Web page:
However, Android allows third-party keyboard app’s. And that means, you can get an Android device with the fantastic Swype keyboard (which is on my G2). Swype is the best touch keyboard I have ever used. It is easy and fast to type on. I never use the physical keyboard on my phone because the Swype keyboard is better. And it is easier to use than the iPad keyboard.

If you ever have the opportunity to try a Swype keyboard, take it. You will be surprised how easy it is to use.

Winner – Android

The Hardware Back Button

Most Android devices include a back button implemented in the hardware. This button returns you to where you were previously.  For example, if you opened the browser by clicking on a link in an email, the back button returns you to the email. A much better description of the hardware back button functionality can be found on the Bump Developer Blog.

I find myself looking for that button on the iPad. The iPad lets me do the same thing via the task bar but it just isn’t the same.

Winner – Android

Email Accounts

I’m a big Gmail fan. The Priority Inbox functionality added about a year ago is a big leap forward  in helping me manage my email and I use it regularly. That leads me to my dilemma.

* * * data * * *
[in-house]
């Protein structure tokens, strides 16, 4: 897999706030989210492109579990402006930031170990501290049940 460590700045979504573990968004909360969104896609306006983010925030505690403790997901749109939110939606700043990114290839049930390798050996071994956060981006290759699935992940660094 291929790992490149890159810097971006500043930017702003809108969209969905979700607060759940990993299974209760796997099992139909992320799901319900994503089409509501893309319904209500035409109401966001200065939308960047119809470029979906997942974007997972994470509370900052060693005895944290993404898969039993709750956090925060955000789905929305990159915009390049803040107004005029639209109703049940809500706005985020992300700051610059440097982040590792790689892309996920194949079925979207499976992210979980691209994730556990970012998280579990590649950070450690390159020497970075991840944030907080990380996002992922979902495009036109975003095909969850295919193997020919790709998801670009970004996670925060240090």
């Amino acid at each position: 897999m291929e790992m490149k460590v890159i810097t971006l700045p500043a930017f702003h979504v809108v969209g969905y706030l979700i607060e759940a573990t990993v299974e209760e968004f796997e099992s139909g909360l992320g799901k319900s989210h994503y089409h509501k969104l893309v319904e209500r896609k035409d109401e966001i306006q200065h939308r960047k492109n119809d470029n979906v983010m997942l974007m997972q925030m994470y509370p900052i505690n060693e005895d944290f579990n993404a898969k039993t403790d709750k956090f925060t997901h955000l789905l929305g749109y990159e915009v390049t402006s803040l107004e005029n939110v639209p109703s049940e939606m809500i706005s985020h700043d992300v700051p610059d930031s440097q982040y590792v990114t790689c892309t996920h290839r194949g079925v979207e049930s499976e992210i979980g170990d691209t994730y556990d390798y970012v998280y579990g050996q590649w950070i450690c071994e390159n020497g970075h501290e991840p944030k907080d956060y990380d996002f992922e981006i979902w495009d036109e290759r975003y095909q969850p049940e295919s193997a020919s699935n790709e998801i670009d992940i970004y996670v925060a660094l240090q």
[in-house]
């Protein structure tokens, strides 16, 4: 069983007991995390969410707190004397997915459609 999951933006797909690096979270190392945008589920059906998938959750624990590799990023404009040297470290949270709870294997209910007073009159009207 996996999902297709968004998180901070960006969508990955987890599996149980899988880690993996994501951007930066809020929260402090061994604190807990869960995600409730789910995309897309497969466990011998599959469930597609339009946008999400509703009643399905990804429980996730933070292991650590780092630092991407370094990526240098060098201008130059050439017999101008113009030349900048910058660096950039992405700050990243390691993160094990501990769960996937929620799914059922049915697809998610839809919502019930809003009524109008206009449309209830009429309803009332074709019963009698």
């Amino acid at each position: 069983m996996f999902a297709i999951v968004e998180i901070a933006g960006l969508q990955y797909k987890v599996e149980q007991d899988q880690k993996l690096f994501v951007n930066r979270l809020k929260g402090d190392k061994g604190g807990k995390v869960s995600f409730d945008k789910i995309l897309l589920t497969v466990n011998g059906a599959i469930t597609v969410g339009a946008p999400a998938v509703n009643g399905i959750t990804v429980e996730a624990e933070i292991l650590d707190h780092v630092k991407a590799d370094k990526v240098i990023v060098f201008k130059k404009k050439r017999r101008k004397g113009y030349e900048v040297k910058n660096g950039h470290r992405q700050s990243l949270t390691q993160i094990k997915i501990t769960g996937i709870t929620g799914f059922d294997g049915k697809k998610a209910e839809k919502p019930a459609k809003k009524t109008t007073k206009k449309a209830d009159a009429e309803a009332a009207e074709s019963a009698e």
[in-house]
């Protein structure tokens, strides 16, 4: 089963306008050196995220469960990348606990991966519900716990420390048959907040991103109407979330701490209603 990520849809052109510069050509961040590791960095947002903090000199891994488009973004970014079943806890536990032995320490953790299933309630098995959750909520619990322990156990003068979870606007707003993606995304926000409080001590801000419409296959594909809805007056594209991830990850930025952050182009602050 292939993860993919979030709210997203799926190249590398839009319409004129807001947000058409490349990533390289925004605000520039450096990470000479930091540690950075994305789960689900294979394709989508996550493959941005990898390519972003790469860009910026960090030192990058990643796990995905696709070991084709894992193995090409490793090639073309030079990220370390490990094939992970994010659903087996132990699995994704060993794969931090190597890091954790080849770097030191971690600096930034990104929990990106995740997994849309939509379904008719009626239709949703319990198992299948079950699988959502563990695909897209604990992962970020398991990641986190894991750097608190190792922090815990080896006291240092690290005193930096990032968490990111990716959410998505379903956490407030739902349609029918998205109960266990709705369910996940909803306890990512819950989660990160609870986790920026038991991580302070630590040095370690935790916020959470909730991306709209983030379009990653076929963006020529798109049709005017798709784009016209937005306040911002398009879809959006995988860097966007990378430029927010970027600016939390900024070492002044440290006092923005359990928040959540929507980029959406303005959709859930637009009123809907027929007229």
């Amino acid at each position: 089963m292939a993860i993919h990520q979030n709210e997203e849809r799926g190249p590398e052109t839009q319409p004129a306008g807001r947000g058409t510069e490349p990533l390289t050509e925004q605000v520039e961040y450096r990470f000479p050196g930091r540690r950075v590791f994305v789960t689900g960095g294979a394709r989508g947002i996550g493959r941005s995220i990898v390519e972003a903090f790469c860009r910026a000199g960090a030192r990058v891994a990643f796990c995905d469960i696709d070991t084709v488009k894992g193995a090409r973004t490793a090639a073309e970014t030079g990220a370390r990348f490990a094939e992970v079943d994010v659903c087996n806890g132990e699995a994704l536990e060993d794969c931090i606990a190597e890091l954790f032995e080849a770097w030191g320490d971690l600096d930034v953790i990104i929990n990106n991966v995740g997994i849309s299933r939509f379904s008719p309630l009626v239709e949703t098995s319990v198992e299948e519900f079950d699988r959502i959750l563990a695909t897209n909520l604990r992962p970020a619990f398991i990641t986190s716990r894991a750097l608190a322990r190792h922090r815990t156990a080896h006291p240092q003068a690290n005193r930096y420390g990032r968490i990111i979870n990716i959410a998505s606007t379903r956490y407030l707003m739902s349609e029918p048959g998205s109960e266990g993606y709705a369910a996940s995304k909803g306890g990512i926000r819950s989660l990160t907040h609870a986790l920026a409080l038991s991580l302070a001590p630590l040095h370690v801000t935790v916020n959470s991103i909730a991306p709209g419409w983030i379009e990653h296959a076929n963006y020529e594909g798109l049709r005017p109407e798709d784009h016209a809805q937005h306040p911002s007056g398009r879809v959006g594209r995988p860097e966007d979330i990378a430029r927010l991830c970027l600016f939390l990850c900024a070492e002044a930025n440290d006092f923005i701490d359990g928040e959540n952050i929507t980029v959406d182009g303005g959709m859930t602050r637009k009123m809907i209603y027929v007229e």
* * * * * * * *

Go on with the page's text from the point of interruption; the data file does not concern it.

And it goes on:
Android incorporates Priority Inbox into it’s Gmail client. I don’t like the iPad email client because it doesn’t integrate Priority Inbox. But, for other email accounts, the email clients are similar and both are capable. Both include solid Exchange support and good support for regular email accounts.

The one other difference between the two is how they manage contacts. With Android, Gmail contacts automatically show up as contacts in the phone. If I make a change to a contact, the change will automatically sync with Gmail. With my iPad, I have to sync contacts through iTunes.

Winner – Android 


I’m not an iTunes fan. I installed it on my computer for the first time in a long time because I had to for my iPad. Why can’t Apple make this a better product?